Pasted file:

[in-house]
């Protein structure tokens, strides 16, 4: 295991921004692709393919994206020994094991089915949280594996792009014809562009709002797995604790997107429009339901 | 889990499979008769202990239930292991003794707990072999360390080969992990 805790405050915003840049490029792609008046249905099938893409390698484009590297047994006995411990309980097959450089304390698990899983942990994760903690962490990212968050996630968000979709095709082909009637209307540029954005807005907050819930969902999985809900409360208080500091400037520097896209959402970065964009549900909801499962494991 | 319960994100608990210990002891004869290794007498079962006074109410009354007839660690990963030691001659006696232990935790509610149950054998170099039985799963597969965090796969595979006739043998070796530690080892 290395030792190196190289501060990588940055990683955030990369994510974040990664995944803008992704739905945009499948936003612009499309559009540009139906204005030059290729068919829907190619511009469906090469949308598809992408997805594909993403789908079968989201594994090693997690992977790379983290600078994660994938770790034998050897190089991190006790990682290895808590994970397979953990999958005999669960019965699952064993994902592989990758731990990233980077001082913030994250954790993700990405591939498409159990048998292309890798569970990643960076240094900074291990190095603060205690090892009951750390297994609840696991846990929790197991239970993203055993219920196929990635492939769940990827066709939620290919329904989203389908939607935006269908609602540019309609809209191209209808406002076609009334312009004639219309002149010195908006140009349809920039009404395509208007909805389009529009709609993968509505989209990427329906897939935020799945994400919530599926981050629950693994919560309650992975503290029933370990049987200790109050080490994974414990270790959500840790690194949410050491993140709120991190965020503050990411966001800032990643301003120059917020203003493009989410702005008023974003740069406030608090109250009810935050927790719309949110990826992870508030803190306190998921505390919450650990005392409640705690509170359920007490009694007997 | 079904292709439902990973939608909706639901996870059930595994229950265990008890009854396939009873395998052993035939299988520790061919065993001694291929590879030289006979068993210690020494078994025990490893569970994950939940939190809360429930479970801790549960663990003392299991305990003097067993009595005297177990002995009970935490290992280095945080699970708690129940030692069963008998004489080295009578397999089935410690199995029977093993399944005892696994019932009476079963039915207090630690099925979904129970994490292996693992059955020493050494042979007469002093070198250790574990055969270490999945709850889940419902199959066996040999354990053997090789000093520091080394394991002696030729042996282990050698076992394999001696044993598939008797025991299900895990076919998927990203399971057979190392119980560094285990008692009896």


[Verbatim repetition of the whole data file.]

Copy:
[in-house]
């Protein structure tokens, strides 16, 4: 295991921004692709393919994206020994094991089915949280594996792009014809562009709002797995604790997107429009339901 | 889990499979008769202990239930292991003794707990072999360390080969992990 805790405050915003840049490029792609008046249905099938893409390698484009590297047994006995411990309980097959450089304390698990899983942990994760903690962490990212968050996630968000979709095709082909009637209307540029954005807005907050819930969902999985809900409360208080500091400037520097896209959402970065964009549900909801499962494991 | 319960994100608990210990002891004869290794007498079962006074109410009354007839660690990963030691001659006696232990935790509610149950054998170099039985799963597969965090796969595979006739043998070796530690080892 290395030792190196190289501060990588940055990683955030990369994510974040990664995944803008992704739905945009499948936003612009499309559009540009139906204005030059290729068919829907190619511009469906090469949308598809992408997805594909993403789908079968989201594994090693997690992977790379983290600078994660994938770790034998050897190089991190006790990682290895808590994970397979953990999958005999669960019965699952064993994902592989990758731990990233980077001082913030994250954790993700990405591939498409159990048998292309890798569970990643960076240094900074291990190095603060205690090892009951750390297994609840696991846990929790197991239970993203055993219920196929990635492939769940990827066709939620290919329904989203389908939607935006269908609602540019309609809209191209209808406002076609009334312009004639219309002149010195908006140009349809920039009404395509208007909805389009529009709609993968509505989209990427329906897939935020799945994400919530599926981050629950693994919560309650992975503290029933370990049987200790109050080490994974414990270790959500840790690194949410050491993140709120991190965020503050990411966001800032990643301003120059917020203003493009989410702005008023974003740069406030608090109250009810935050927790719309949110990826992870508030803190306190998921505390919450650990005392409640705690509170359920007490009694007997 | 079904292709439902990973939608909706639901996870059930595994229950265990008890009854396939009873395998052993035939299988520790061919065993001694291929590879030289006979068993210690020494078994025990490893569970994950939940939190809360429930479970801790549960663990003392299991305990003097067993009595005297177990002995009970935490290992280095945080699970708690129940030692069963008998004489080295009578397999089935410690199995029977093993399944005892696994019932009476079963039915207090630690099925979904129970994490292996693992059955020493050494042979007469002093070198250790574990055969270490999945709850889940419902199959066996040999354990053997090789000093520091080394394991002696030729042996282990050698076992394999001696044993598939008797025991299900895990076919998927990203399971057979190392119980560094285990008692009896």